The plant is best known for its use as an herbal medicine. Jiaogulan is most often consumed as a tisane (herbal tea), and is also available as an alcohol extract and in capsule or pill form. It has not seen widespread use in traditional Chinese medicine (TCM) because it grows far from central China where TCM evolved; consequently, it was not included in the standard pharmacopoeia of the TCM system. Until recently it was a locally-known herb used primarily in mountainous regions of southern China and in northern Vietnam. It is described by the local inhabitants as the "immortality herb", because people within Guizhou Province, where jiaogulan tisanes are consumed regularly, are said to have a history of unusual longevity.
Jiaogulan has been found to increase superoxide dismutase (SOD), which is a powerful endogenous cellular antioxidant. Studies have found it increases the activities of macrophages, T lymphocytes and natural killer cells and that it acts as a tumor inhibitor.
Jiaogulan is known as an adaptogen, which is an herb reputed to help the body to maintain optimal homeostasis. Its chemical constituents include the triterpenoid saponins gypenosides which are closely structurally related to the ginsenosides which are present in ginseng. Most research has been done since the 1960s when the Chinese realized that it might be an inexpensive source of adaptogenic compounds, removing pressure from the ginseng stock. Adaptogenic effects include regulating blood pressure and the immune system, improving stamina and endurance. Jiaogulan is also believed to be useful in combination with codonopsis for jet lag and altitude sickness.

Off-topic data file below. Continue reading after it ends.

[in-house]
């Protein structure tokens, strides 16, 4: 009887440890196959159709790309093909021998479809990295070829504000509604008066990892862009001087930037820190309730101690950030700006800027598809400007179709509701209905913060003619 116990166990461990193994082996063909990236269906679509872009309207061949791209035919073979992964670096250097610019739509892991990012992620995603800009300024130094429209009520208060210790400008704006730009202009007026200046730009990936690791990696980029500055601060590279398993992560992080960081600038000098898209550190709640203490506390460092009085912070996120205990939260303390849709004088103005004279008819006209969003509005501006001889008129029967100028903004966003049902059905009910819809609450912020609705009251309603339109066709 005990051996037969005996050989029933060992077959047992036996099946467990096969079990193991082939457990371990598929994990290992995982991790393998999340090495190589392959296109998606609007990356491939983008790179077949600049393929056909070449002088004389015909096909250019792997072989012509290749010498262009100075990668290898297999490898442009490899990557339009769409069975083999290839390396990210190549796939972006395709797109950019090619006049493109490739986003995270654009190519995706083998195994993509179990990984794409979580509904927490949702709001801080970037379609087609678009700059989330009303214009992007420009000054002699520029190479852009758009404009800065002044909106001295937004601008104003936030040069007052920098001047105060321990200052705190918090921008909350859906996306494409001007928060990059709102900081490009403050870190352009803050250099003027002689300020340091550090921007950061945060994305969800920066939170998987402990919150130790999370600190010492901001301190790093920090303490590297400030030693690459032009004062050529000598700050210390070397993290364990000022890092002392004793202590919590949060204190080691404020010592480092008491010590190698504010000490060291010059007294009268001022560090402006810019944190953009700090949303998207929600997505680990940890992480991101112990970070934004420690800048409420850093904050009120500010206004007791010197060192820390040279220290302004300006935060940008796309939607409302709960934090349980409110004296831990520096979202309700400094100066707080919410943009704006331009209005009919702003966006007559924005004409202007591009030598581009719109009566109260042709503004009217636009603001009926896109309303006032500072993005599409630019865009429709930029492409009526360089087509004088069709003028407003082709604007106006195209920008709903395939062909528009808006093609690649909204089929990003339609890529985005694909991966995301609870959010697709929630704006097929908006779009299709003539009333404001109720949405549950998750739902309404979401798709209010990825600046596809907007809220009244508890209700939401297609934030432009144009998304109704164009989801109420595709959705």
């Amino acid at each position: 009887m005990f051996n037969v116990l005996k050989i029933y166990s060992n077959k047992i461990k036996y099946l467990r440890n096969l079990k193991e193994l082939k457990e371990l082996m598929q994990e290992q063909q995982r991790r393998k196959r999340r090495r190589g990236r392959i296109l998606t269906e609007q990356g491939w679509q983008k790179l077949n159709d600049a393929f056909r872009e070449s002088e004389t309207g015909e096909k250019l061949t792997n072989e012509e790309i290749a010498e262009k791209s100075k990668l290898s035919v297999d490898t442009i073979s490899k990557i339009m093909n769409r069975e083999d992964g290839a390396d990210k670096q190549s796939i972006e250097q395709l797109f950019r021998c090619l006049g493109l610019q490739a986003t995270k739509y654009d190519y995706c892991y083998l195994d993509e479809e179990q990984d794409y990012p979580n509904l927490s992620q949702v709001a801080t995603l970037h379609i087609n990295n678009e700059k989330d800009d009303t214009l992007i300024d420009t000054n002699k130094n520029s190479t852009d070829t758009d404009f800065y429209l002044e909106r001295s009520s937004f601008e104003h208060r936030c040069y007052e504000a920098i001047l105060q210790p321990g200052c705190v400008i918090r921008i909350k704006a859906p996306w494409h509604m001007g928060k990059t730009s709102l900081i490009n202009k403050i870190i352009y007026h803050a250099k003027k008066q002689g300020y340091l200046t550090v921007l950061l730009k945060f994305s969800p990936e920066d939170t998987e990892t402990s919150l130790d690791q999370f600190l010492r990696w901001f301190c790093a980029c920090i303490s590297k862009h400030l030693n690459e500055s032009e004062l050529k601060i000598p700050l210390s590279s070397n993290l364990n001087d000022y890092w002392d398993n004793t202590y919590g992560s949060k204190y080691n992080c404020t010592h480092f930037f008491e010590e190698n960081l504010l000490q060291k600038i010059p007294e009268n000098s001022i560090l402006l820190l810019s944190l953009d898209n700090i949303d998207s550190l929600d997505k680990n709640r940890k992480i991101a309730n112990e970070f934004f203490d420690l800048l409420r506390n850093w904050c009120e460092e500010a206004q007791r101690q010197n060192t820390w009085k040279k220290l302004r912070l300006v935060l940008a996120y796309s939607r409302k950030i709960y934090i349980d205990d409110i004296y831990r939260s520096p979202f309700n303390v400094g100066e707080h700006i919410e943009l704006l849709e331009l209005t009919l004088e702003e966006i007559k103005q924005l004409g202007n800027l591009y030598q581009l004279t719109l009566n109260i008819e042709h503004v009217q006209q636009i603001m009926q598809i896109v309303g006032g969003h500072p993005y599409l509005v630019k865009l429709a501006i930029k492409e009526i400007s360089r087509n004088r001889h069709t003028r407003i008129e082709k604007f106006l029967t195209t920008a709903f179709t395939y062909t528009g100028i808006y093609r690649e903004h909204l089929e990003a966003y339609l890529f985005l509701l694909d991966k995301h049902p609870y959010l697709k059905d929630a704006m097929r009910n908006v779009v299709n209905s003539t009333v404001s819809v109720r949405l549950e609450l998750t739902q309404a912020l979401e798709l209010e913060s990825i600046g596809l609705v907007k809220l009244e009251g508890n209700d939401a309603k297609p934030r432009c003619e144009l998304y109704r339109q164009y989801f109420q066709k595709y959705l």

The adaptogenic nature of gypenosides have been found to keep blood pressure in a normal range. In vitro studies indicate that jiaogulan stimulates the release of nitric oxide in isolated heart cells; this is one proposed mechanism by which jiaogulan reduces high blood pressure. In a double-blind study, gypenosides administered to those with Grade II hypertension showed 82% effectiveness in reducing hypertension, compared to 46% for ginseng and 93% for indapamide (a hypertension medication).
Animal studies as well as clinical testing on humans suggest that jiaogulan, when combined with other herbs, has beneficial effects on cardiovascular system, increasing heart stroke volume, coronary flow, and cardiac output while reducing the heart rate, without affecting arterial pressure.
Numerous clinical studies in Chinese medical literature have shown that jiagolan lowers serum cholesterol, triglycerides, and LDL (the "bad" cholesterol) while raising HDL ("good" cholesterol) levels, with reported effectiveness rates ranging from 67% to 93% on over 980 patients with hyperlipemia.
Western languages such as English and German commonly refer to the plant as jiaogulan. Other names include:
- Chinese: xiancao (仙草, literally "immortal grass"; more accurately "herb of the immortals")
- English: five-leaf ginseng, poor man's ginseng, miracle grass, fairy herb, sweet tea vine, gospel herb, Southern Ginseng
- Japanese: amachazuru (kanji: 甘茶蔓; hiragana: あまちゃずる; literally 甘いamai=sweet, tasty 茶 cha=tea, 蔓 zuru=vine, creeping plant)
- Korean language: dungkulcha (덩굴차) or dolwe (돌외)
- Latin: Gynostemma pentaphyllum or Vitis pentaphyllum
- Taiwanese: sencauw
- Tay language: zan tong
- Thai: jiaogulan (เจียวกู่หลาน)
- Vietnamese: giảo cổ lam or bổ đắng (bổ= nutritious, đắng=bitter)
- Portuguese: cipó-doce
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- Blumert, p. 42.